City may haave jumped the gun on CEBO funds Money released to agency before HUD approval.


The city's housing department released more than $200,000 this month to a troubled minority business organization, apparently without meeting conditions required by the overseeing federal agency.

On May 6, the city's Department of Housing and Community Development requested $220,358.11 from the city accounting office, according to documents obtained by The Evening Sun.

Four days later, HCD released the money to the Council for Equal Business Opportunity but before the U.S. Department of Housing and Urban Development had a chance to approve documents that would show whether the city is monitoring CEBO's expenses in the manner HUD had directed it be done.

Such approval is required by HUD as a result of the federal agency cutting CEBO's funding last November. The funding was cut after HUD determined that CEBO had failed to prove that Community Development Block Grant funds given the organization were providing permanent jobs for low- to moderate-income people.

After HUD officials in Baltimore cut off the organization's money, members of Maryland's congressional delegation successfully persuaded officials in HUD's central office in Washington to resume funding the group, which survives almost exclusively on government funds.

On May 2, HUD Assistant Secretary Anna Kondratas wrote to Rep. Kweisi Mfume, D-7th, and said the money would be refunded if three conditions were met.

Those conditions call for the city to submit to HUD "for its approval" a copy of a new contract between CEBO and the city housing department, as well as a timekeeping system to show how CEBO employees spend their time. The city also had to submit a plan for overseeing CEBO's activities with HUD money.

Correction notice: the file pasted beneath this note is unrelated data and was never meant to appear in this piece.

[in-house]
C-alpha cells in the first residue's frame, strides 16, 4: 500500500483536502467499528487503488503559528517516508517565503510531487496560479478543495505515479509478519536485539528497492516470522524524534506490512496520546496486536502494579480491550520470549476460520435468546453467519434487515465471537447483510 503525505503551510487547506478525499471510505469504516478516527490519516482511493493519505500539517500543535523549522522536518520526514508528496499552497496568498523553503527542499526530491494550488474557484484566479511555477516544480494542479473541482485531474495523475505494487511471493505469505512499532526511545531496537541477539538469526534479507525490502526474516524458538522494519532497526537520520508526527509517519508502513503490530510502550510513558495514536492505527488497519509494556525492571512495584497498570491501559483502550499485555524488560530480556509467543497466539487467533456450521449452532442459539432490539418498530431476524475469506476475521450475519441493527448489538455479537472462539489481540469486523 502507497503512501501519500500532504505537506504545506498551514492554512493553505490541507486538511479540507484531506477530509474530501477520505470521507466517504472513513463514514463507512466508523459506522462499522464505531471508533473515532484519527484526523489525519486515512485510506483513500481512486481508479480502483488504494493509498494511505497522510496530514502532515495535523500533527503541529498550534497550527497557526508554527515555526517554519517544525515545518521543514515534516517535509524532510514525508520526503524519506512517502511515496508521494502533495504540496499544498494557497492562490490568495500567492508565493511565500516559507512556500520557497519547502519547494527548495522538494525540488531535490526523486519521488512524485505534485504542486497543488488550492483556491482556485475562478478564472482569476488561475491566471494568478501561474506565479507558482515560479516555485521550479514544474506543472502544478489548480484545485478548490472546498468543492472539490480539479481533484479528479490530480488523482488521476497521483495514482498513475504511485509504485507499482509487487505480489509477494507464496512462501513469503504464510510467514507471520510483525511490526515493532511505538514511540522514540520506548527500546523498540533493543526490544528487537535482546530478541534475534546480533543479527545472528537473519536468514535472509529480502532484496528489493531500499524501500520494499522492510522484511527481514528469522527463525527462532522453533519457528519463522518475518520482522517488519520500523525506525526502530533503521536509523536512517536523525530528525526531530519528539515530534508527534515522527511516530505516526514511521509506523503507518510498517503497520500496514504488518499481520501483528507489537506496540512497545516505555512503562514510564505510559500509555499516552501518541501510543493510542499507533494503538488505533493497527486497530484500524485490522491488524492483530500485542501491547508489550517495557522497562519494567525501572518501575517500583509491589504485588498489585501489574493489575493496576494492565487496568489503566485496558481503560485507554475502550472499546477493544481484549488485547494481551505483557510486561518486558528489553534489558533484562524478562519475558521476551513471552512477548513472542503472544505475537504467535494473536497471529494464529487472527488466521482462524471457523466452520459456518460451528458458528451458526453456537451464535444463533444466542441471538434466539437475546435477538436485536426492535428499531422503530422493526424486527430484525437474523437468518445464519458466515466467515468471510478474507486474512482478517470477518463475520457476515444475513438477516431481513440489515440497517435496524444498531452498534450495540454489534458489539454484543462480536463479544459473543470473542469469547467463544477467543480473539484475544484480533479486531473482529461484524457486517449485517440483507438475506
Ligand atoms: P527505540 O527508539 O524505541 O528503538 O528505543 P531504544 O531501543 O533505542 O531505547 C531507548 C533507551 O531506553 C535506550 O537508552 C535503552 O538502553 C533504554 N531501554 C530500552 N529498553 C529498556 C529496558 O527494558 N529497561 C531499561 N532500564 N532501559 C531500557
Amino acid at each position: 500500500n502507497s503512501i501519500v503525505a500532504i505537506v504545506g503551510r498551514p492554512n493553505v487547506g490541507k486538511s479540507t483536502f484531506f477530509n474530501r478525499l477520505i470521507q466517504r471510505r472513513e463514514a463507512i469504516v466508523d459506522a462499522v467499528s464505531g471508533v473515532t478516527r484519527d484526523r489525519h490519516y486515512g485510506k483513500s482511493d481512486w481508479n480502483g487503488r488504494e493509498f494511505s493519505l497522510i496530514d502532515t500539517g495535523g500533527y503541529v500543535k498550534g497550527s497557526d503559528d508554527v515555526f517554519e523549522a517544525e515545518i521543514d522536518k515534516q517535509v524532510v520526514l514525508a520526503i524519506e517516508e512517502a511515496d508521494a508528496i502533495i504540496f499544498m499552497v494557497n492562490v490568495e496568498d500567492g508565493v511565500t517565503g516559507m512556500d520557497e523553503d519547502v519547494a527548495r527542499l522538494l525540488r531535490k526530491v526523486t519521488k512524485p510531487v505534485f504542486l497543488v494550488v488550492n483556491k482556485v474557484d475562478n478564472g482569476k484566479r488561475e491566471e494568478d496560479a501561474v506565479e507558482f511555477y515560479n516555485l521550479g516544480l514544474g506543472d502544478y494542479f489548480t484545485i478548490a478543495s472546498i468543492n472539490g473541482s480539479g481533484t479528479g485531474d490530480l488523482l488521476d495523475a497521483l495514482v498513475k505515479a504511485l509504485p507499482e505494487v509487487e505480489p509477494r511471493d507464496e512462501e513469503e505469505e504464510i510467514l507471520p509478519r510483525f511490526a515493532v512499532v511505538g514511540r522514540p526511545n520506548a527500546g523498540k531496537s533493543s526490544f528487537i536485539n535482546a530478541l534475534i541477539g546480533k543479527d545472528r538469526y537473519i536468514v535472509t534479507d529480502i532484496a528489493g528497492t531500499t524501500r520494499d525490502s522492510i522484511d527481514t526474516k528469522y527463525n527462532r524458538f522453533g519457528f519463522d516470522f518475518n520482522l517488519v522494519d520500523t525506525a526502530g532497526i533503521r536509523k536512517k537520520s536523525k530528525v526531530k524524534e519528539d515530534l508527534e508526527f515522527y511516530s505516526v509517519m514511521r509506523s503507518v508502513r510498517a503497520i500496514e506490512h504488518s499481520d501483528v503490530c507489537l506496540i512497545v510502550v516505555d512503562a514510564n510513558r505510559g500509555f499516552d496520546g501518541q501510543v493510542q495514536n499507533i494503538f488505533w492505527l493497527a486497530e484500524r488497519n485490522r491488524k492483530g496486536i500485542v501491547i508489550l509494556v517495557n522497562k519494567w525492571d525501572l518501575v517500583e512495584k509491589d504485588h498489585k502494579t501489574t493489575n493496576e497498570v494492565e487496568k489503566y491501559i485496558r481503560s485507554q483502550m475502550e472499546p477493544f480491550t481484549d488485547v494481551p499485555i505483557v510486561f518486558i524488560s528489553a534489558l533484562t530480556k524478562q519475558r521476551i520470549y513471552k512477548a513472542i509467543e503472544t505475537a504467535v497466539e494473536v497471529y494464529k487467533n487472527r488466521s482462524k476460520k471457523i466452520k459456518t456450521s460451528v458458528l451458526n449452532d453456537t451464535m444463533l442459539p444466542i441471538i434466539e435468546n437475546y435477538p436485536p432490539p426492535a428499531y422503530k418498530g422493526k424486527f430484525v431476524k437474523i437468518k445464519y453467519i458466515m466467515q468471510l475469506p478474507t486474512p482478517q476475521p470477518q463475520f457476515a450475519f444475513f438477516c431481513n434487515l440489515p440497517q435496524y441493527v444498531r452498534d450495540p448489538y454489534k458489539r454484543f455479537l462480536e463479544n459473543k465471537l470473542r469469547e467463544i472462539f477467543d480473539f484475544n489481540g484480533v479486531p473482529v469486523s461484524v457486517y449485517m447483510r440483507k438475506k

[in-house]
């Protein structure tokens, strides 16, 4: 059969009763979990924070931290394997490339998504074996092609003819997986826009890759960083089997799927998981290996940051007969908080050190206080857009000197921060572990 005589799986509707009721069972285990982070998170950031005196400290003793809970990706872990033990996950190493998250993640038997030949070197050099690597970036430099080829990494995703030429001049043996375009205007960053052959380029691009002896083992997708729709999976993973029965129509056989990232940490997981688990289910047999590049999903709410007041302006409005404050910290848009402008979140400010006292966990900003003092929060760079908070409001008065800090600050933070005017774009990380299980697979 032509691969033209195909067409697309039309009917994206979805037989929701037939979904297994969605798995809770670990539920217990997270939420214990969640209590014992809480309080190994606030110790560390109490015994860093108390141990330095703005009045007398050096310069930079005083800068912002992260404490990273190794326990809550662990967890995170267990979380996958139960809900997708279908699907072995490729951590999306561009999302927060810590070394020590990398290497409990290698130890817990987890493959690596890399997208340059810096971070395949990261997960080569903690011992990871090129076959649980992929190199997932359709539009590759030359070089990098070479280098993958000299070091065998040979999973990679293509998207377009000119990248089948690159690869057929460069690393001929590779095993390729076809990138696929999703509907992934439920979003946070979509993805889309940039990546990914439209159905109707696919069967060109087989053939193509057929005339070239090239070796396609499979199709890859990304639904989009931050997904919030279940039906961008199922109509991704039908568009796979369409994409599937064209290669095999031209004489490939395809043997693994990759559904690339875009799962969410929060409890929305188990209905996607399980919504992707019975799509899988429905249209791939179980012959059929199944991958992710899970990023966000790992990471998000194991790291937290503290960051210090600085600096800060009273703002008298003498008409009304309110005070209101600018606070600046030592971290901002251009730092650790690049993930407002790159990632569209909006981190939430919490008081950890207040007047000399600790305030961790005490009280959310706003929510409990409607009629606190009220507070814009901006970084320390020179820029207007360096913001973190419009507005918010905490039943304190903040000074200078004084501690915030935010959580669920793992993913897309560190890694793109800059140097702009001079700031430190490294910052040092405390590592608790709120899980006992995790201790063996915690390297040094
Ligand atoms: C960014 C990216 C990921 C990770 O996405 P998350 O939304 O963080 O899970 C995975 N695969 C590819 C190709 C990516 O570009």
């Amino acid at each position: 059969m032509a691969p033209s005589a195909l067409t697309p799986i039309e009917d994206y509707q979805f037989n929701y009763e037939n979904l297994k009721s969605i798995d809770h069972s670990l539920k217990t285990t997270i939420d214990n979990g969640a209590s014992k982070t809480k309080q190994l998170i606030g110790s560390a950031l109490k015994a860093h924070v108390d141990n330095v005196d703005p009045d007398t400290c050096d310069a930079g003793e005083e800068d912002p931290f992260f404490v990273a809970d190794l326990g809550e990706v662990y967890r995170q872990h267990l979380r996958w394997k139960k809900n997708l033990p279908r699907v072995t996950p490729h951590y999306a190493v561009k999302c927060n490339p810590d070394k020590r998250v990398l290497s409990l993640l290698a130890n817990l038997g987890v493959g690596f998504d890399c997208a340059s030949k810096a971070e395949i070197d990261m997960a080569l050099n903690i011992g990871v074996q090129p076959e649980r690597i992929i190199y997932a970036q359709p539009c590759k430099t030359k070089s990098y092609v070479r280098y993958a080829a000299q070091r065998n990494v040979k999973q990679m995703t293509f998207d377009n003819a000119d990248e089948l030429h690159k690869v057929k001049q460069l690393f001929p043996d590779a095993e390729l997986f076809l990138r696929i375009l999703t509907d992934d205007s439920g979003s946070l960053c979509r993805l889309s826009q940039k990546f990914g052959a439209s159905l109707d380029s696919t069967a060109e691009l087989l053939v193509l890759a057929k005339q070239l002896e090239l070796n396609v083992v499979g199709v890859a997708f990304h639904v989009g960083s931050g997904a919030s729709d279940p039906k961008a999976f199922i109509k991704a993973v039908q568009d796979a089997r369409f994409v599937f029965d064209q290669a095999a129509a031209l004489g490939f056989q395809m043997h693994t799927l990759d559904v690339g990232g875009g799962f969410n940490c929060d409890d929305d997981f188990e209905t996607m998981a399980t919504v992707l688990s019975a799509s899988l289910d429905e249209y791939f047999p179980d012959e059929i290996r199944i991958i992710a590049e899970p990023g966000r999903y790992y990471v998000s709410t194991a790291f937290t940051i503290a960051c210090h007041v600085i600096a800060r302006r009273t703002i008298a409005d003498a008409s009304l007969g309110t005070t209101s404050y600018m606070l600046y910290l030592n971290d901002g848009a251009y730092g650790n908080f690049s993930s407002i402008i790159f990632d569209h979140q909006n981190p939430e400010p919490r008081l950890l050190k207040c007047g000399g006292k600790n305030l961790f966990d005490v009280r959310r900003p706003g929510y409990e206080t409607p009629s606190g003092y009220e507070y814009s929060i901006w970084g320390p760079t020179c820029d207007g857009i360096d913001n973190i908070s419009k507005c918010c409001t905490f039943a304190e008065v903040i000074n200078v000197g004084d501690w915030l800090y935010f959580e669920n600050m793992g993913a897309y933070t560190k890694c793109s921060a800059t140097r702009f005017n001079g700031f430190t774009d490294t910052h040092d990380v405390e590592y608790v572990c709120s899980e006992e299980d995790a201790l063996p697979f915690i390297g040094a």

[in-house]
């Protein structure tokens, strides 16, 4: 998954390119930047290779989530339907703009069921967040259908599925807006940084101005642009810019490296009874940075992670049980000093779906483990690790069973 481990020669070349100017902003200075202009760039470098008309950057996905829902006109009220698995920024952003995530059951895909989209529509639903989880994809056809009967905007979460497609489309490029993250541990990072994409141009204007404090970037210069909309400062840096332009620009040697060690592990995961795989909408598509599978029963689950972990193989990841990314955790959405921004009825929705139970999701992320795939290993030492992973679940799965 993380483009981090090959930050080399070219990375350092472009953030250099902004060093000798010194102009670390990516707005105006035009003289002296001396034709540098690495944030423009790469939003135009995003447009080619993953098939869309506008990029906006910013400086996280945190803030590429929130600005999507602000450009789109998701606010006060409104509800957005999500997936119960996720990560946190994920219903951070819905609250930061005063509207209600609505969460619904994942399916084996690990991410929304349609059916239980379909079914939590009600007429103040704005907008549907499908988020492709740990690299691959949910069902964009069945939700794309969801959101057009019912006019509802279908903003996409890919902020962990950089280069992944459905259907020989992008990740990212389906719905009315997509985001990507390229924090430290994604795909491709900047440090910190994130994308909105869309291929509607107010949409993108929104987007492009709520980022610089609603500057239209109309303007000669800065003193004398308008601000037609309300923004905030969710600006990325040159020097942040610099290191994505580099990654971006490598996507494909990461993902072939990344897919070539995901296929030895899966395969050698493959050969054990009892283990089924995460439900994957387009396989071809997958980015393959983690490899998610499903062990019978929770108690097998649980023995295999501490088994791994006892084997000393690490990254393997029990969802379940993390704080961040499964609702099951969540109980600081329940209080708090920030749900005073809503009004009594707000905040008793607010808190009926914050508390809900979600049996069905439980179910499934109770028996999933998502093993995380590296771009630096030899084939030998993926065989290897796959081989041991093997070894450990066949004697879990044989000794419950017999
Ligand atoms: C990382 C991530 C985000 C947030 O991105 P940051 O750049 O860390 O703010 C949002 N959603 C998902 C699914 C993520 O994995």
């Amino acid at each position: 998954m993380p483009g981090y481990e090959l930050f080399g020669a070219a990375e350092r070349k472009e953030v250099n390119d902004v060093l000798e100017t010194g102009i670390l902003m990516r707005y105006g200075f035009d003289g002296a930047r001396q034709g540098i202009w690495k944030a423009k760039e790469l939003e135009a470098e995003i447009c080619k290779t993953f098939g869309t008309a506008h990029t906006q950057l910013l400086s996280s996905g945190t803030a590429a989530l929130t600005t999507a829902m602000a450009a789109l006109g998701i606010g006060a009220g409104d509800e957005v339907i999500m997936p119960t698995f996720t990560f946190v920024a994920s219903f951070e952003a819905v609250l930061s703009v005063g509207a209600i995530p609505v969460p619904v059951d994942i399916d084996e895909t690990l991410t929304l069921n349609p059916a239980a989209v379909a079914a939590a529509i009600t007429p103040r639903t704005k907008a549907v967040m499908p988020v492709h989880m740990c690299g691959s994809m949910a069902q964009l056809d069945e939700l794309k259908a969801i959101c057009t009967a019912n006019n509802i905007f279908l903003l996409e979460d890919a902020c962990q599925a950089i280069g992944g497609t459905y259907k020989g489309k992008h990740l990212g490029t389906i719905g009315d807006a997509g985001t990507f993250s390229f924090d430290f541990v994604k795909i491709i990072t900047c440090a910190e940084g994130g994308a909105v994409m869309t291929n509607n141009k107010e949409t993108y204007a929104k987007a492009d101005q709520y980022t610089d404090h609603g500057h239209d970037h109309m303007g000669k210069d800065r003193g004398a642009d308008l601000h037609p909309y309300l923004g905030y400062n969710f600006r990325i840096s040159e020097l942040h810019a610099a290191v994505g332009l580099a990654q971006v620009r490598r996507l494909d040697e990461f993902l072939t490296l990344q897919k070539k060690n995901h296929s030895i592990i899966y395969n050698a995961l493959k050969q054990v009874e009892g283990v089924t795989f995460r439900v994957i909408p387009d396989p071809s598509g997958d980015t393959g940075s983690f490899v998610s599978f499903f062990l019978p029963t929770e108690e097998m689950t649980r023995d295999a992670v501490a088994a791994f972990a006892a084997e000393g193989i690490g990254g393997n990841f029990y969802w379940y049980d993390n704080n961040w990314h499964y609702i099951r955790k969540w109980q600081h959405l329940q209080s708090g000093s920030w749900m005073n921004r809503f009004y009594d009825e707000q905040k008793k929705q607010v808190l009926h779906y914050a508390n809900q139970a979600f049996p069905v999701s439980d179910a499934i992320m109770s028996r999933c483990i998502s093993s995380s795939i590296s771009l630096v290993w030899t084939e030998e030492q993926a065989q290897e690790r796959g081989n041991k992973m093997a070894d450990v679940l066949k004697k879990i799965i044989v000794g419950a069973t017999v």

Jack Flynn, a HUD spokesman in Washington, said the agency's technical staff told him the contract and time-keeping system should have been approved by HUD before the city released money to CEBO.

But later, after a reporter told HUD the city had already sent the money to CEBO, Russell Paul, a HUD deputy assistant secretary, offered a different interpretation.

Paul said he viewed the May 2 letter to mean the city simply had to send the documents to HUD, without waiting for the federal agency's approval.

"In my opinion, the city should have waited for [HUD's] approval, but it's totally within its purview to proceed upon submission," Paul said. "In moving before our approval, they [the city] are accepting all the responsibility for the release of the funds. Any money that will have been spent will have to be justified."

Joe O'Connor, program manager in HUD's Baltimore office, confirmed that his office has not approved the CEBO documents, which they received May 10 from the city's housing department.

Bill Toohey, city housing department spokesman, said the city released the money because "we were anticipating approval and awaiting word from HUD. We feel we have met with the conditions."

Toohey said the city sent the CEBO documents to HUD the morning of May 10. That afternoon, he said, a check was hand delivered to CEBO.

In a later conversation, Toohey said the city had interpreted the HUD letter to mean that the city only had to send the documents to HUD, but didn't need to have them approved before releasing the money.

Michael A. Gaines, CEBO executive director, said he interpreted the letter as the city did, assuming that the money could be released once documents were sent to HUD without waiting for its approval.

He said CEBO is using the money for its day-to-day operations, including salaries for employees.

Over the last three years, HUD repeatedly has criticized the city's housing department for failing to monitor how CEBO has spent federal money.

When HUD cut off the CEBO funds last November, it also criticized CEBO for helping out-of-town businesses, for making loans to a member of its board and for dipping into a business loan fund to pay for its day-to-day operations.

CEBO has made $7 million in loans over its 20-year history -- including $1.4 million in bad loans that were not repaid, according to a recent report sent from CEBO to the city, which also disclosed that many of CEBO's loan records are missing or in disarray.

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